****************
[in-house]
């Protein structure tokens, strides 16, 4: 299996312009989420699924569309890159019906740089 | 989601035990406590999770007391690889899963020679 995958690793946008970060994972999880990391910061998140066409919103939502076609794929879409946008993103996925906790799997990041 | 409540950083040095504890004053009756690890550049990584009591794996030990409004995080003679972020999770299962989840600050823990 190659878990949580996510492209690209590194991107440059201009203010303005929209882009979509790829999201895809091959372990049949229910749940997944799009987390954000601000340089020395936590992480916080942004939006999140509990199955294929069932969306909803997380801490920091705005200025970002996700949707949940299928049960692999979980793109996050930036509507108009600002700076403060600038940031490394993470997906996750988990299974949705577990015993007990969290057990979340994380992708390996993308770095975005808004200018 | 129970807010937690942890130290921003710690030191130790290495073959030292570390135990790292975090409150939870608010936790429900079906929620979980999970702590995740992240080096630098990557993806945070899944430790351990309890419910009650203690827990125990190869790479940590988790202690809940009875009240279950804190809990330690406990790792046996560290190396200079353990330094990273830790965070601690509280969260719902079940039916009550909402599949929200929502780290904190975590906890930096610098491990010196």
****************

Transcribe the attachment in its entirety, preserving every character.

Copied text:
[in-house]
């Protein structure tokens, strides 16, 4: 299996312009989420699924569309890159019906740089 | 989601035990406590999770007391690889899963020679 995958690793946008970060994972999880990391910061998140066409919103939502076609794929879409946008993103996925906790799997990041 | 409540950083040095504890004053009756690890550049990584009591794996030990409004995080003679972020999770299962989840600050823990 190659878990949580996510492209690209590194991107440059201009203010303005929209882009979509790829999201895809091959372990049949229910749940997944799009987390954000601000340089020395936590992480916080942004939006999140509990199955294929069932969306909803997380801490920091705005200025970002996700949707949940299928049960692999979980793109996050930036509507108009600002700076403060600038940031490394993470997906996750988990299974949705577990015993007990969290057990979340994380992708390996993308770095975005808004200018 | 129970807010937690942890130290921003710690030191130790290495073959030292570390135990790292975090409150939870608010936790429900079906929620979980999970702590995740992240080096630098990557993806945070899944430790351990309890419910009650203690827990125990190869790479940590988790202690809940009875009240279950804190809990330690406990790792046996560290190396200079353990330094990273830790965070601690509280969260719902079940039916009550909402599949929200929502780290904190975590906890930096610098491990010196």